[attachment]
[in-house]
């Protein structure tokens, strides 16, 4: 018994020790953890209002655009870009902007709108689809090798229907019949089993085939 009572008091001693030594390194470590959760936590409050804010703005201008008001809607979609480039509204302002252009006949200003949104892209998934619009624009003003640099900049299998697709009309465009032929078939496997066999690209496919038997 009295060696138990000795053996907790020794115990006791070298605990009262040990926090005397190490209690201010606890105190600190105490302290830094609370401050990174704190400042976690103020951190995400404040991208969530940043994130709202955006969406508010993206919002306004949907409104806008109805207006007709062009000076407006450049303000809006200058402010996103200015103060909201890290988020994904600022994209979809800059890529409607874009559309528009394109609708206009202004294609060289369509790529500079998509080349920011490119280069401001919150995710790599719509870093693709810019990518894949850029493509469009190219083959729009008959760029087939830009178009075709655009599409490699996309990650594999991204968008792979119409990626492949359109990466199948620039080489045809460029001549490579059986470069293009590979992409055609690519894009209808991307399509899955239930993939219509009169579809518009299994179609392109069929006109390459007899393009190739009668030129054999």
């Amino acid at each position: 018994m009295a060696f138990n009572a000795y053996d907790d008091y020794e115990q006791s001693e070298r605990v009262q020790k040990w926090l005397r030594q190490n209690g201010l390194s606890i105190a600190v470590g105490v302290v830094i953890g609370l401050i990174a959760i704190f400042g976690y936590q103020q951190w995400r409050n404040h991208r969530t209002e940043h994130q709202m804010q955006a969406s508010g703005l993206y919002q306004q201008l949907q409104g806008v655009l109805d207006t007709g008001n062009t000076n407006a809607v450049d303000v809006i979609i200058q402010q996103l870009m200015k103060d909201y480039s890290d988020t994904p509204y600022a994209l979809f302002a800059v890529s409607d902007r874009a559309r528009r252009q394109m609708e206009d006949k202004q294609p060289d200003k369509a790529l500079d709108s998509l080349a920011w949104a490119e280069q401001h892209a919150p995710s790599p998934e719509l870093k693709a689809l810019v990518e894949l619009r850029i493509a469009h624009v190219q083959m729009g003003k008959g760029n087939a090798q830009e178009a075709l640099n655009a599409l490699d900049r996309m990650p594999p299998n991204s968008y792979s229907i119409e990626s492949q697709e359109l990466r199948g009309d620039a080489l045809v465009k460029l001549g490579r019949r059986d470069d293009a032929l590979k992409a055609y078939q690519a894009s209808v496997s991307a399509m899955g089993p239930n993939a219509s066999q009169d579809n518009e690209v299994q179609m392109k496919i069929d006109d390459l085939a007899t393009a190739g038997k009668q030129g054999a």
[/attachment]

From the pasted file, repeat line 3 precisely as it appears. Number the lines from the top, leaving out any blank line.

């Amino acid at each position: 018994m009295a060696f138990n009572a000795y053996d907790d008091y020794e115990q006791s001693e070298r605990v009262q020790k040990w926090l005397r030594q190490n209690g201010l390194s606890i105190a600190v470590g105490v302290v830094i953890g609370l401050i990174a959760i704190f400042g976690y936590q103020q951190w995400r409050n404040h991208r969530t209002e940043h994130q709202m804010q955006a969406s508010g703005l993206y919002q306004q201008l949907q409104g806008v655009l109805d207006t007709g008001n062009t000076n407006a809607v450049d303000v809006i979609i200058q402010q996103l870009m200015k103060d909201y480039s890290d988020t994904p509204y600022a994209l979809f302002a800059v890529s409607d902007r874009a559309r528009r252009q394109m609708e206009d006949k202004q294609p060289d200003k369509a790529l500079d709108s998509l080349a920011w949104a490119e280069q401001h892209a919150p995710s790599p998934e719509l870093k693709a689809l810019v990518e894949l619009r850029i493509a469009h624009v190219q083959m729009g003003k008959g760029n087939a090798q830009e178009a075709l640099n655009a599409l490699d900049r996309m990650p594999p299998n991204s968008y792979s229907i119409e990626s492949q697709e359109l990466r199948g009309d620039a080489l045809v465009k460029l001549g490579r019949r059986d470069d293009a032929l590979k992409a055609y078939q690519a894009s209808v496997s991307a399509m899955g089993p239930n993939a219509s066999q009169d579809n518009e690209v299994q179609m392109k496919i069929d006109d390459l085939a007899t393009a190739g038997k009668q030129g054999a």